Pieces like the 1/4 Circle Tile, the Plate With Bow, the Plate 1×1, and the Plate 1×1 Round are your new best friend. If you’ve built with them before, you’re aware you’re in for sore fingers. However, these pieces are crucial in recreating van Gogh’s famous painting style and represent the strokes he put on the canvas. Getting each piece turned the correct way or hinged into the next can be tedious but so worth it. For me, aligning the 1/4 Circle Tile into just the right spot was the hardest on my hands, but when you get it built correctly, it’s gorgeous.
All five bags of Bag Five are slightly different shades of blue to create the iconic background. Hear me now and hear me clearly: THERE IS A PATTERN TO FOLLOW. Given that a few shades of blue are almost identical: pay close attention to what you’re doing and how you’re doing it. A component of the magic of this set is the bright pops of color that come from a painting that looks dark. Follow that pattern precisely because it pays off when adding the stars. The overall composition is beautiful.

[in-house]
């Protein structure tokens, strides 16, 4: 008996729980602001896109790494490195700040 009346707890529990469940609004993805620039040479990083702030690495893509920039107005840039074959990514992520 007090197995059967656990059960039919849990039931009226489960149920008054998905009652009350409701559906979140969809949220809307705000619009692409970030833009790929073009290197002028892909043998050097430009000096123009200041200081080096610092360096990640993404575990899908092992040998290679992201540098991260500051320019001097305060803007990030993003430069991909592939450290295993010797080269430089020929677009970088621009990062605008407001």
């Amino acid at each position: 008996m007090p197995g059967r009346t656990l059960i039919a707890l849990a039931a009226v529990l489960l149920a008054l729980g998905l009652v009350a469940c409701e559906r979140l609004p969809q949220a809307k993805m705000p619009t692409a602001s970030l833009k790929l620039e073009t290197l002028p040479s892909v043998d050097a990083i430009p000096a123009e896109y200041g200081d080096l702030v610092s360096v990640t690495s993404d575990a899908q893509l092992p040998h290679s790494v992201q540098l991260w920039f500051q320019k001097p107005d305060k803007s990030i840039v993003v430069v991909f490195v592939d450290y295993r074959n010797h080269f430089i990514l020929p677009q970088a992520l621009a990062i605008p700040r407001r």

Once you’ve completed the 50 Shades of Blue, your backdrop is complete, and it’s time to attach all the foreground work already done. A word of warning: this is heavier than anticipated. Though it’s a smaller, delicate piece, this set has some serious bulk, and getting the foreground work attached to the back is a bit of a dance between you and the wall. However, once all the parts are lined up and locked in, it’s not going anywhere.
The frame is thick. The pieces to reinforce the plates to attach the painting are smooth for a very finished, professional look, and that’s accomplished. Setting the now connected foreground and sky is akin to getting the bulky foreground to connect to the backdrop. Once it’s locked in, perfect. Until then, be gentle, or you’ll be chasing pieces. I’m fortunate that it didn’t happen to me, however, there are other sets from my past that I’m still finding the small round plates from because a single piece wasn’t locked in correctly. I don’t want to think about it.